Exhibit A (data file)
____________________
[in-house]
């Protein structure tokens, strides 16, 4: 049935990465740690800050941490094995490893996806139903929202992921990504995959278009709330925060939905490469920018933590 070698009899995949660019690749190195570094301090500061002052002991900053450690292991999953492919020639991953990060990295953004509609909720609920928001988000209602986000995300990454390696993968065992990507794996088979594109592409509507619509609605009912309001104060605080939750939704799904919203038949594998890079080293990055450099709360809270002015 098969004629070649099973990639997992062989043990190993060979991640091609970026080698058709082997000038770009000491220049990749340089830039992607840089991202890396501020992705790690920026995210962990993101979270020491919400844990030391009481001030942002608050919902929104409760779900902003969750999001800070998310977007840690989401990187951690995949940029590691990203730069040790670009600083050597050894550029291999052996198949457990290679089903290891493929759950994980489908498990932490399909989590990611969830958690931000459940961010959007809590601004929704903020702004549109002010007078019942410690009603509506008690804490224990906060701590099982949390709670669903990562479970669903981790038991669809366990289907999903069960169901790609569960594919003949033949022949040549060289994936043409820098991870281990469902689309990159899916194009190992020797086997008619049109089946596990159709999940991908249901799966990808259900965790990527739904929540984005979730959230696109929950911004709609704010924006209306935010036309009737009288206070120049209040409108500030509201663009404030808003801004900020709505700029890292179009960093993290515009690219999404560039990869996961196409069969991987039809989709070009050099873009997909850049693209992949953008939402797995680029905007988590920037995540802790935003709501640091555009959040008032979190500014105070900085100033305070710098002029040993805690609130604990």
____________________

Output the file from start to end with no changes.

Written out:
[in-house]
């Protein structure tokens, strides 16, 4: 049935990465740690800050941490094995490893996806139903929202992921990504995959278009709330925060939905490469920018933590 070698009899995949660019690749190195570094301090500061002052002991900053450690292991999953492919020639991953990060990295953004509609909720609920928001988000209602986000995300990454390696993968065992990507794996088979594109592409509507619509609605009912309001104060605080939750939704799904919203038949594998890079080293990055450099709360809270002015 098969004629070649099973990639997992062989043990190993060979991640091609970026080698058709082997000038770009000491220049990749340089830039992607840089991202890396501020992705790690920026995210962990993101979270020491919400844990030391009481001030942002608050919902929104409760779900902003969750999001800070998310977007840690989401990187951690995949940029590691990203730069040790670009600083050597050894550029291999052996198949457990290679089903290891493929759950994980489908498990932490399909989590990611969830958690931000459940961010959007809590601004929704903020702004549109002010007078019942410690009603509506008690804490224990906060701590099982949390709670669903990562479970669903981790038991669809366990289907999903069960169901790609569960594919003949033949022949040549060289994936043409820098991870281990469902689309990159899916194009190992020797086997008619049109089946596990159709999940991908249901799966990808259900965790990527739904929540984005979730959230696109929950911004709609704010924006209306935010036309009737009288206070120049209040409108500030509201663009404030808003801004900020709505700029890292179009960093993290515009690219999404560039990869996961196409069969991987039809989709070009050099873009997909850049693209992949953008939402797995680029905007988590920037995540802790935003709501640091555009959040008032979190500014105070900085100033305070710098002029040993805690609130604990």